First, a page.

He wanted to create an impact on humanity by relying on the truth and shining a light in people’s lives, even if they put him on trial. Socrates defended himself and showed the truth by standing up for what he believed in. By doing this, he was put to death. Socrates effectively used the three acts of the mind to rebut the charges made against him at trial. Socrates used the first act of the mind: understanding.
With this in mind, I will move on to Socrates’s example. Socrates conjures an imaginary conversation with the city in which the city asks him if he is destroying the laws and the city itself by escaping. For if someone as esteemed as Socrates were to go against the laws of the city surely others would follow which would lead to the end of order and justice. Crito believes that their response to the city should be that the city wronged Socrates. However, this points back to the conclusion established earlier about wrongful actions.
The father of western philosophy has a doctrine of virtue, he presents that the philosophical life is the best life; but he is put to death for his teachings. Socrates was executed in 399 B.C.E in Athens, his infamous trial was documented by his student, Plato who distributed "The Apology," 40-50 after the trial occurred. Socrates allowed himself to be put on trial because he believed that his death would shine light on his life as well as his teachings; thus, he intentionally lost the trial. At 70, Socrates was put on trial for atheism, his investigation of things below and aloft of the Earth, his education to younger students, and the corruption of the youth of Athens; these charges were pressed Meletus, Anytus, and Lycon. Throughout the entirety of the trial he never stopped talking and searched for justification for
He especially liked to challenge the authority and government of Athens. He would examine both his and their point of view. Socrates drew conclusions from what he’d heard and later on life it became more useful during his trail. He was on trial for corrupting the youth by asking questions and going against the Greek gods believes in regards to power. On trial, he performed The Apology, to the judges who didn’t take it as an apology but more as defense statements.
Can matricide ever be justified? The Eumenides is the last tragedy of the trio The Oresteia written by Aeschylus. The tragedy narrates the shift of the justice system from the old gods’ absolute approach towards the new gods’ approach that enables hearing of the other side of a crime. The crime on trial is matricide committed by Orestes, defended as a revenge of his father’s murder. Both sides make claims centring around the judgement of Zeus, the most powerful, to determine the borders of justice.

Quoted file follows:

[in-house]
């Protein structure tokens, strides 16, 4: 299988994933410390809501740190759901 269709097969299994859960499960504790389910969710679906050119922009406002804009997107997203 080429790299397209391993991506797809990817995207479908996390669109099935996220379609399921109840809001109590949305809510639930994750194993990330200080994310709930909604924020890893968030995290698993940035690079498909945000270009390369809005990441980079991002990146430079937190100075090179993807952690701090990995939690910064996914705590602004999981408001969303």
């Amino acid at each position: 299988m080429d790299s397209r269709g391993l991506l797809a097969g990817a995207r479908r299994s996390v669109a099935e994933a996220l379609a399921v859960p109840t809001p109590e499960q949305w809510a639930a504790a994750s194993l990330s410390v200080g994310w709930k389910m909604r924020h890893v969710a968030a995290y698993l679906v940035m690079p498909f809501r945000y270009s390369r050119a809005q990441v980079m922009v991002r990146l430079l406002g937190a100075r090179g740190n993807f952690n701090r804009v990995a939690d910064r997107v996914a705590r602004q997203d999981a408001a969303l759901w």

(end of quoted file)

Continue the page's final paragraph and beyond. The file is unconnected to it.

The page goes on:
The conspirators thought that the plebeians would understand their motives, but, instead,“the city was in shock, and people became increasingly more hostile” after the assassination (Wasson). The commoners sided with Anthony and Octavian, ignoring the lack of justifications that the conspirators and Brutus provided. They were angry that their beloved king had been assassinated by the senators who were supposed to be working and supporting him. The author of The Assassination of Julius Caesar. A People’s History of Ancient Rome and political scientist, Michael Parenti, stated that Caesar’s assassination “marked a turning point in the history of Rome.
Conversely, the senator mislead his king into believing that he could be trusted. Brutus betrayed Caesar by deceiving him with false loyalty until he had a chance to kill the monarch, thus breaking the sacred vow of trust that came with their friendship. To begin, some may argue that Brutus killed Caesar for Rome’s well-being. In theory, this could have been true. Brutus may have thought that killing a potentially tyrannical dictator could have been a good thing for Rome.
Antony is trying to find out whether they believe if Brutus had a valid reason to assassinate Caeser. He achieves his goal of making the murder seem unethical by using his convincing argument. Overall, Mark Antony’s speech was helpful in trying to convince the Plebeians. By the end of his speech, the Plebeians believed that the murder of Julius Caesar by the conspirators was an unrightful doing. The conspirators might’ve gotten away with the murder, but will never be seen the same by the
In The Apology, Socrates attempts to defend himself and his conduct certainly not to apologize it. Derived from the Greek word “apologia,” which translates as a speech made in defense or as a defense only. This is an account of the speech Socrates makes at a trial in which he is charged inventing new deities, not recognizing the Gods recognized by state, and the Youth of Athens corruption. Phaedo claims to survey the events and conversations that happened on the day Socrates which is Plato’s teacher was put to death by the state of Athens. This is the most widely read dialogues written by Plato.
Cassius influenced Brutus to conspire against Caesar by stating, Caesar “is now become a god… and his name has been sounded more than [Brutus’s]” (Act 1, Scene 2, Line 118-145-6). Cassius’s arguments convinced Brutus in proving Caesar's murder would be just, but Caesar’s death is unjust because he is being murdered out of Brutus and Cassius’s jealousy. Both of the individuals are envious of the power that Caesar is being given by the people of Rome and want to end his life before they will lose their own power in the senate after Caesar becomes king. Brutus’ naive mind was easily convinced by Cassius that Caesar was not the best choice to assume the Roman throne because he would not listen to their political thoughts. Individuals, such as Cassius and Brutus, in the senate were afraid of having their power decreased because Caesar, as Brutus states, is an “unhatched serpent’s egg” (Act 2, Scene 1, Line 33).